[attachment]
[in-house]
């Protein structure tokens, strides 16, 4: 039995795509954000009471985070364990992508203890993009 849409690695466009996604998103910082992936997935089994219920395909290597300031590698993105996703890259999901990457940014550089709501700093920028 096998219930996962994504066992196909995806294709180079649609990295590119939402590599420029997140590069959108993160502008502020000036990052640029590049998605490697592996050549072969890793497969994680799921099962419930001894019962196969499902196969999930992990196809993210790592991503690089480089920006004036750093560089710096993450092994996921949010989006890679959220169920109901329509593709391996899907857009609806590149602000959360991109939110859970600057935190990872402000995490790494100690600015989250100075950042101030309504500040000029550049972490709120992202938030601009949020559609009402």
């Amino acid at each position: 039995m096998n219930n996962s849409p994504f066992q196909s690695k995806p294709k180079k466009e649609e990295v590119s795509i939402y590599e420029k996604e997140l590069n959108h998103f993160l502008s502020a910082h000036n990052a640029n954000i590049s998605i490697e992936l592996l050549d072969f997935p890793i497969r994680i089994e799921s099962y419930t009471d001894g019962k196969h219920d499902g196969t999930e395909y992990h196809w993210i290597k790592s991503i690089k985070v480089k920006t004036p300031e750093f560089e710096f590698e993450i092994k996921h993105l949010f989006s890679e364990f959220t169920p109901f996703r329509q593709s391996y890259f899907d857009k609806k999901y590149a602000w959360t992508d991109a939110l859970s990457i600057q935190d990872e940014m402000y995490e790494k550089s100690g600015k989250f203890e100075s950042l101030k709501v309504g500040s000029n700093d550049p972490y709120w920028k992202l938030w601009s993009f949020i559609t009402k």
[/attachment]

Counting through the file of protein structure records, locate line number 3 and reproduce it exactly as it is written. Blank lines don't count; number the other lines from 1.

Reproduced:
């Amino acid at each position: 039995m096998n219930n996962s849409p994504f066992q196909s690695k995806p294709k180079k466009e649609e990295v590119s795509i939402y590599e420029k996604e997140l590069n959108h998103f993160l502008s502020a910082h000036n990052a640029n954000i590049s998605i490697e992936l592996l050549d072969f997935p890793i497969r994680i089994e799921s099962y419930t009471d001894g019962k196969h219920d499902g196969t999930e395909y992990h196809w993210i290597k790592s991503i690089k985070v480089k920006t004036p300031e750093f560089e710096f590698e993450i092994k996921h993105l949010f989006s890679e364990f959220t169920p109901f996703r329509q593709s391996y890259f899907d857009k609806k999901y590149a602000w959360t992508d991109a939110l859970s990457i600057q935190d990872e940014m402000y995490e790494k550089s100690g600015k989250f203890e100075s950042l101030k709501v309504g500040s000029n700093d550049p972490y709120w920028k992202l938030w601009s993009f949020i559609t009402k």